Central American migrants walk on the outskirts of Huixtla, Chiapas, Mexico on October 24, 2018 (photo by Luis Antonio Rojas, all images courtesy Bronx Documentary Center)

As the Bronx Documentary Center puts it, the “Trump Revolution” is the ongoing upheaval in American politics and society “whose speed, reach and consequences are unmatched in our country’s history.” The center’s yearlong series of exhibitions on this phenomenon kicks off with Trump Revolution: Immigrationa photographic survey of how the Trump administration’s nativist immigration policies have affected people from many different walks of US life.

Anyone reasonably informed about current events won’t be surprised by the installation, which mainly recapitulates the past three years of heinous developments in this realm — the administration’s ban on immigration from select Muslim-majority countries, the bolstering of both the US/Mexico border wall and increased border patrols, the 2018 caravan of Central American migrants who were used as a wedge issue in the election, etc. There’s even a timeline running along the top of the walls of the exhibition space to help refresh visitors’ memories. Information, though, is not really the point. There’s a numbing effect to the all-encompassing cruelty we’re inundated with on a daily basis in the US.  The exhibition refocuses these broad topics and events through specific, personal stories.

Sisters Daniela, 9 (left), and Dulce, 10 (right), wait for their hair to dry in a church pew. They live with their brother and mother in sanctuary at Episcopal Church of Holyrood in New York City, avoiding deportation to Guatemala. (Photo by Cinthya Santos-Briones, Manhattan, October 20, 2017)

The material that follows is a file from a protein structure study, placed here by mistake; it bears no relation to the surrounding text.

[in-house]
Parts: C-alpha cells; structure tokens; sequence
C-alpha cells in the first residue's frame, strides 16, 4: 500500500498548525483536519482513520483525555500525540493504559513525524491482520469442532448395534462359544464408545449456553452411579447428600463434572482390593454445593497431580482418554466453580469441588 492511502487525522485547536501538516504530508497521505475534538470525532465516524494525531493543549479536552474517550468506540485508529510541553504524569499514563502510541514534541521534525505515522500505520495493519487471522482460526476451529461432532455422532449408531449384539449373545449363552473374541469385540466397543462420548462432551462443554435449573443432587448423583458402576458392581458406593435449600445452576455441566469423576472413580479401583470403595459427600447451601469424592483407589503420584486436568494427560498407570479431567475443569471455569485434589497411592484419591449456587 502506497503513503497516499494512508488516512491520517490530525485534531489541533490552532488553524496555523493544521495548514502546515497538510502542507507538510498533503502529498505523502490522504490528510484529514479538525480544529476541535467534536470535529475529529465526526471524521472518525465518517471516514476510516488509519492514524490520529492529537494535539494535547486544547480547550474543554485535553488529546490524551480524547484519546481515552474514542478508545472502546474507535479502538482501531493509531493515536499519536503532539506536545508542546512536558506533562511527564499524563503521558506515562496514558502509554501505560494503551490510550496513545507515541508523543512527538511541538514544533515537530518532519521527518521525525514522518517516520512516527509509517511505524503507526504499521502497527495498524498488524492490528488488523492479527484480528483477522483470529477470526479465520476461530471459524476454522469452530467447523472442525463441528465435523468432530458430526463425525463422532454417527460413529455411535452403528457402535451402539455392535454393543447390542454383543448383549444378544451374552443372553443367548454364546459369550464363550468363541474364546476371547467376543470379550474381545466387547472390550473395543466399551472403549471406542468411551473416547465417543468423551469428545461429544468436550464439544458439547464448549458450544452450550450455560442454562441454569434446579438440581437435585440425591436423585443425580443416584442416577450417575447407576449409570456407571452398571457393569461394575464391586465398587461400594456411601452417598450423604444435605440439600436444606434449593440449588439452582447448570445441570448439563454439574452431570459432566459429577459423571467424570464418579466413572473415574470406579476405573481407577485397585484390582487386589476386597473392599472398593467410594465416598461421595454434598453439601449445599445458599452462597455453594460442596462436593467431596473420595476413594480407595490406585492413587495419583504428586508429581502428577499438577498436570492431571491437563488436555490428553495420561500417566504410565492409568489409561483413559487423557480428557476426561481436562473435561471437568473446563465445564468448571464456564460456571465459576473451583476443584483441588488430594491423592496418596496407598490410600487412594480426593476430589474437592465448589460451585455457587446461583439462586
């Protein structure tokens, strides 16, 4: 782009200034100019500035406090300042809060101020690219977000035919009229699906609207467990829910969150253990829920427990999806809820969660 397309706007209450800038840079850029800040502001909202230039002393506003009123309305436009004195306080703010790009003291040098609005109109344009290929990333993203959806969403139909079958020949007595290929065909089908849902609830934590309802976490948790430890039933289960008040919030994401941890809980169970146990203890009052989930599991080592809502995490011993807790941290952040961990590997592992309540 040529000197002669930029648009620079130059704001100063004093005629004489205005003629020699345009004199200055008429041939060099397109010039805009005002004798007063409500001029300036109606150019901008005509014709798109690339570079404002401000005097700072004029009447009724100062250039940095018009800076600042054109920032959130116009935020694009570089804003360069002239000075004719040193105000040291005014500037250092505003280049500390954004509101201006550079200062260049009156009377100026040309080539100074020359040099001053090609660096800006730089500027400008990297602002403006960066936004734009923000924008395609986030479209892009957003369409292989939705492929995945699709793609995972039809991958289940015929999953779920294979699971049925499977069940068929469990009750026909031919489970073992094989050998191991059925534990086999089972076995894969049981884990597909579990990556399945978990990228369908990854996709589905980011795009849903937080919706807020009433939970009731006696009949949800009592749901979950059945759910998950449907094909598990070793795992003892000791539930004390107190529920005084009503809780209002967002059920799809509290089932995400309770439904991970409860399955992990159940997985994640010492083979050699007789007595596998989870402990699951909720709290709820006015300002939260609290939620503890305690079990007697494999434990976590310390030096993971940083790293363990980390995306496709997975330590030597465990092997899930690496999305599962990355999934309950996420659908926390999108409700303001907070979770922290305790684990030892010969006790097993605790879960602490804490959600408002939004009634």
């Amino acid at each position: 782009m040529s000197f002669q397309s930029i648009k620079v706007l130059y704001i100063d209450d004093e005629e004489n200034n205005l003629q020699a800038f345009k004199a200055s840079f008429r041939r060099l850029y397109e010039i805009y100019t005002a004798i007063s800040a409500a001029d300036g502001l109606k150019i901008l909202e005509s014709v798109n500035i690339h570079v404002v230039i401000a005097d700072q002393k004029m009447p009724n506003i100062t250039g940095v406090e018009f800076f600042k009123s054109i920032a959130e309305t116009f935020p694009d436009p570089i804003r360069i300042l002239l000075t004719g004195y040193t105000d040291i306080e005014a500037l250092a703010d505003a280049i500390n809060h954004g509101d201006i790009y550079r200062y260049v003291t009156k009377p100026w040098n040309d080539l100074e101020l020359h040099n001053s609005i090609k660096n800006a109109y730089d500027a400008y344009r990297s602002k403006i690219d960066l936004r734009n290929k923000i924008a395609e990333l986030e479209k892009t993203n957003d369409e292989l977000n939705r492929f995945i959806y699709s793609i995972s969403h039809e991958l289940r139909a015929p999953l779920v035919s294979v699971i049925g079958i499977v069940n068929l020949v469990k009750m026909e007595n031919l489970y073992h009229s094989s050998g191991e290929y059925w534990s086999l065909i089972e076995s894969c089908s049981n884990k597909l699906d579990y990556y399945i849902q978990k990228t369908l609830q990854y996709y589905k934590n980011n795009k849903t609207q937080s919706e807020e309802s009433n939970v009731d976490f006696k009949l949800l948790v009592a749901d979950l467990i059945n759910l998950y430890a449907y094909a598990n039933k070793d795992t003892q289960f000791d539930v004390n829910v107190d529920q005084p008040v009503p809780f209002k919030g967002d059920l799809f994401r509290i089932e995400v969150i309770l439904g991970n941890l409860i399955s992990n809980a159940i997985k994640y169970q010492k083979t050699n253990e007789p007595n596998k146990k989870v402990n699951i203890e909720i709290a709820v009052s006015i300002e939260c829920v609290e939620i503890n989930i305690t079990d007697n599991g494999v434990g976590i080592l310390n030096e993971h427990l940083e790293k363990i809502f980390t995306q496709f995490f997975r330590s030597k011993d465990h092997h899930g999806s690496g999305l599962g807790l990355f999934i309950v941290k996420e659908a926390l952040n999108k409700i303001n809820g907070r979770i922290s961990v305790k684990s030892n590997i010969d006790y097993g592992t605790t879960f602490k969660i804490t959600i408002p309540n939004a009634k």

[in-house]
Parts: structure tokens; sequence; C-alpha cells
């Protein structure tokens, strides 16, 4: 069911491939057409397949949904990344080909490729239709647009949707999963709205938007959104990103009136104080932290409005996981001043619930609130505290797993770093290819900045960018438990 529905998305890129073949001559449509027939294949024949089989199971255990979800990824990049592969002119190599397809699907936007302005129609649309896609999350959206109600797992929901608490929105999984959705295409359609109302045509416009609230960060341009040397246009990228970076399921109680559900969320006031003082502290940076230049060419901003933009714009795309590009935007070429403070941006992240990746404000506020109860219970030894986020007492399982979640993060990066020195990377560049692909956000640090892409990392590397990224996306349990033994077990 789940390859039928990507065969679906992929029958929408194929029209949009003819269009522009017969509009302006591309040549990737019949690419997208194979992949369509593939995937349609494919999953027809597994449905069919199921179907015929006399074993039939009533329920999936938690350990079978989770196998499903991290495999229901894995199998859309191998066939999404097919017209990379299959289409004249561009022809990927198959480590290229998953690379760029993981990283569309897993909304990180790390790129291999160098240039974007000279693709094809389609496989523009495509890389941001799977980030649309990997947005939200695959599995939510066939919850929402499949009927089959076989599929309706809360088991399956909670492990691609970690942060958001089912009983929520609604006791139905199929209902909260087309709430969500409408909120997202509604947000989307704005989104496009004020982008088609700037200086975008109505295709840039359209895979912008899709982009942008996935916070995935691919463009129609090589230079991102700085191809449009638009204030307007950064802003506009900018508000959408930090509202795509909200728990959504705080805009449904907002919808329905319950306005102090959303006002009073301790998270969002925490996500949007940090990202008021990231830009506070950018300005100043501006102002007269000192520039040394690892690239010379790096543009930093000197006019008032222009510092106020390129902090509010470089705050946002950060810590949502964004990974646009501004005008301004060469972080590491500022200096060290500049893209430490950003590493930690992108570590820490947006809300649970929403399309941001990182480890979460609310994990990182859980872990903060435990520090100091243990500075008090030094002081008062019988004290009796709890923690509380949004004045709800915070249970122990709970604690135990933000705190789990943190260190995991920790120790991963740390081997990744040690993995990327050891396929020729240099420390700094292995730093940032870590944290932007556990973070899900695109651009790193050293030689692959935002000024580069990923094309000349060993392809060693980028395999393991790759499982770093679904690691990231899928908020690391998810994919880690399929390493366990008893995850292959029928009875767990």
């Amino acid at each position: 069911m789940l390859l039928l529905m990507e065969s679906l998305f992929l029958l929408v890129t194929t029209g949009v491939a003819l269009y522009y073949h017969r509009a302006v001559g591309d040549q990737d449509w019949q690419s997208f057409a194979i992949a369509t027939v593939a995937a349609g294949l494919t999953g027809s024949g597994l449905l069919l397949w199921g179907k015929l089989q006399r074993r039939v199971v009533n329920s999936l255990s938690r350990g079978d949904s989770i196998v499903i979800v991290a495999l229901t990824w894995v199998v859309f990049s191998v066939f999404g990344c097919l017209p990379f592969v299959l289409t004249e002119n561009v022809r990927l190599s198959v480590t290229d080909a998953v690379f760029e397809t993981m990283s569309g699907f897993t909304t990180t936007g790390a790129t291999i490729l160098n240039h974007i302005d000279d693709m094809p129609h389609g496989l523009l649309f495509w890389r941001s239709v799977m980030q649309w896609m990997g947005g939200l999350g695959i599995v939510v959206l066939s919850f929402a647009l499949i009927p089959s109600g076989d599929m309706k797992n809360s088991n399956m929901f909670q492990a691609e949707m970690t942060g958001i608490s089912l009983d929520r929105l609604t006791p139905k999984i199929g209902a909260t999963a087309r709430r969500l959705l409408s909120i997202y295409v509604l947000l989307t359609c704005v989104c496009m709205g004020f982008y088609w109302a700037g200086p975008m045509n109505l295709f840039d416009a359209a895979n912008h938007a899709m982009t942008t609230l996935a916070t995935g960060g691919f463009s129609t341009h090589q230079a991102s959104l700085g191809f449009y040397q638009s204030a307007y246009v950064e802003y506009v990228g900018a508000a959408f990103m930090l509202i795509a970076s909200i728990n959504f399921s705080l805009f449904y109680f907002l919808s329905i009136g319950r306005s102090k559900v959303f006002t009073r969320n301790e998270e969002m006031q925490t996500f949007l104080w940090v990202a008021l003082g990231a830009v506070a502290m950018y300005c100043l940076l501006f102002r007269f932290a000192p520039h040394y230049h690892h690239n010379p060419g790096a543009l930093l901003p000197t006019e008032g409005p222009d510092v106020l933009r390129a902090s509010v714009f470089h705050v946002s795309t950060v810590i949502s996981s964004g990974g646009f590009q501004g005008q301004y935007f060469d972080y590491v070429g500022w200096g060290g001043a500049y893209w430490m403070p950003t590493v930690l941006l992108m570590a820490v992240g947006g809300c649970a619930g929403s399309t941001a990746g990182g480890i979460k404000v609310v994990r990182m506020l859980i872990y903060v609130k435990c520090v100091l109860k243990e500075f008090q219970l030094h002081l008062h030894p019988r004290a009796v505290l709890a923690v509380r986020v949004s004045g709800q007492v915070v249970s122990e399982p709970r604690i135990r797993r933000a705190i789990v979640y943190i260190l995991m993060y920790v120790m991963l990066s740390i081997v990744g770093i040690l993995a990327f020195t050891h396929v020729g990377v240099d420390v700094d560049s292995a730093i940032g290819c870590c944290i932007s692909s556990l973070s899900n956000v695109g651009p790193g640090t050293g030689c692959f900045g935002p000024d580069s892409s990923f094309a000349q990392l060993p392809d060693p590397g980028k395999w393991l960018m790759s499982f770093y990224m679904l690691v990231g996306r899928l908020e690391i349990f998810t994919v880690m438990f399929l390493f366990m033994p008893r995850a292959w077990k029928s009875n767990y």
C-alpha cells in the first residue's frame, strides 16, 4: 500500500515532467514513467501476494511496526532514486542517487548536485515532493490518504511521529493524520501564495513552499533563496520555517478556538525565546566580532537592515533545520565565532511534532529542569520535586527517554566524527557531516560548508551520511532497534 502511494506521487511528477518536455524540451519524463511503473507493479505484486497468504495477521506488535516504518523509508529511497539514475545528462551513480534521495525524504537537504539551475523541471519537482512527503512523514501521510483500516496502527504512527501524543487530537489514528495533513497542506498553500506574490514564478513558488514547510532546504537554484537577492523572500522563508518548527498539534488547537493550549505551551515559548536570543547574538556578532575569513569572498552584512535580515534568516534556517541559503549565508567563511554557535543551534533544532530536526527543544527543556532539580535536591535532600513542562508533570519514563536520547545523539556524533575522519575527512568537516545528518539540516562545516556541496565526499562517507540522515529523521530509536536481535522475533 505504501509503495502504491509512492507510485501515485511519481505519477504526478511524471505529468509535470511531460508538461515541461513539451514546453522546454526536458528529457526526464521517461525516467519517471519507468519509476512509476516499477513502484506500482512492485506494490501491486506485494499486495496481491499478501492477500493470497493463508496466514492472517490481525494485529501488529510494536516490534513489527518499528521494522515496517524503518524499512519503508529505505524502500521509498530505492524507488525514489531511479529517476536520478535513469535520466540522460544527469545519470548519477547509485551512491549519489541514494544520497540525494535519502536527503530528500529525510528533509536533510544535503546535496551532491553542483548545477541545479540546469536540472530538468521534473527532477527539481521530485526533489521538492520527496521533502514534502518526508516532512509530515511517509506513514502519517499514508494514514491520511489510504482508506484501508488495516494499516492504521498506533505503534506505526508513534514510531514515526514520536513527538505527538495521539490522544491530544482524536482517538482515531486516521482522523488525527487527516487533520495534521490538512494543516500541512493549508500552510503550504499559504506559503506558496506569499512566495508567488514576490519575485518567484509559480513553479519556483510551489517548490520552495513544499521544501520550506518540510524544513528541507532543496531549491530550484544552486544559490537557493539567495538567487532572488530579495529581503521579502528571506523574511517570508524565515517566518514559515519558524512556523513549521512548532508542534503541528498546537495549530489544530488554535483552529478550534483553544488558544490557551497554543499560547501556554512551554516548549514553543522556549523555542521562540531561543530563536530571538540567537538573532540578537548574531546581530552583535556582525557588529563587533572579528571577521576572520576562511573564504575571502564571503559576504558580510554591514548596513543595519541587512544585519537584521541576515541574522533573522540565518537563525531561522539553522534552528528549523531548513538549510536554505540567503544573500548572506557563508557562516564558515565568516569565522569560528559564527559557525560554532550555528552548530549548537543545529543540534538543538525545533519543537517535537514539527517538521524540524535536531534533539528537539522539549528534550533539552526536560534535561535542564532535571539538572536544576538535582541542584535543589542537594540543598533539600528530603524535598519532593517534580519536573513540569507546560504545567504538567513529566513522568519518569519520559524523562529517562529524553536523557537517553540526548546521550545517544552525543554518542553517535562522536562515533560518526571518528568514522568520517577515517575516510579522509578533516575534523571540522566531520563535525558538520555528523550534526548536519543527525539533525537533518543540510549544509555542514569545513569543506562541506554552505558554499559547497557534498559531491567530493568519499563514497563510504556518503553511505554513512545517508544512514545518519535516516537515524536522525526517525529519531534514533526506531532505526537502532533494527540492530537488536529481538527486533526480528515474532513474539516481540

Curated by Cynthia Rivera and Michael Kamber, Trump Revolution brings together an array of talented photographers who have visited different areas to capture the effects of these government policies. Adding to this theme, the Magnum Photos series LINEA: The Border Project is also on view at the BDC’s nearby annex. We see many variations on the US/Mexico wall, from the rusted fence that runs through the ironically named Friendship Park between San Diego and Tijuana, to US residents who have the wall running through their backyards (sometimes to their approval). We visit myriad undocumented immigrants, from caravan members to arrestees to a family that’s taken refuge from deportation in a Washington Heights church. In one alcove, a computer monitor plays the short documentary Let Them Have Water, about the efforts of humanitarian organizations to aid people risking their lives crossing the desert.

Olga Camacho and her granddaughter visit Olga’s son Jonathan at the US/Mexico border fence. Jonathan benefited from DACA, and has been able to stay and work in the US legally. However, he cannot leave the country and return freely. Olga and Jonathan have been separated for 13 years. (photo by Griselda San Martin)

If there’s a unifying feeling to these disparate landscapes, it’s a heightened, almost surreal sense of the atrocity that now passes for normal in the US. (It’s something just south of hypernormalization.) Two sisters sit in a pew as their hair dries, because they live in a church. A portion of the border wall designed to float on the sand snakes its way through the Sonoran Desert, looking perversely beautiful in the magic hour light. Being confronted with such imagery hopefully makes the visitor reconsider what they think of as “normal” today — a reminder to fight such injustices.

Nicknamed “The Sand Dragon” by border patrol agents, this seven-mile, $40 million section of the US/Mexico border wall in California is designed to shift above the ever-changing sands of the Algodones Dunes (photo by Elliot Ross)

Trump Revolution: Immigration is on view at the Bronx Documentary Center (614 Courtlandt Ave, The Bronx) through March 29. The Center will continue to host exhibitions in the Trump Revolution series throughout the year. Subsequent themes will be nationalism, climate change, foreign policy, and the media.

Dan Schindel is a freelance writer and copy editor living in Brooklyn, and a former associate editor at Hyperallergic. His portfolio and links are here.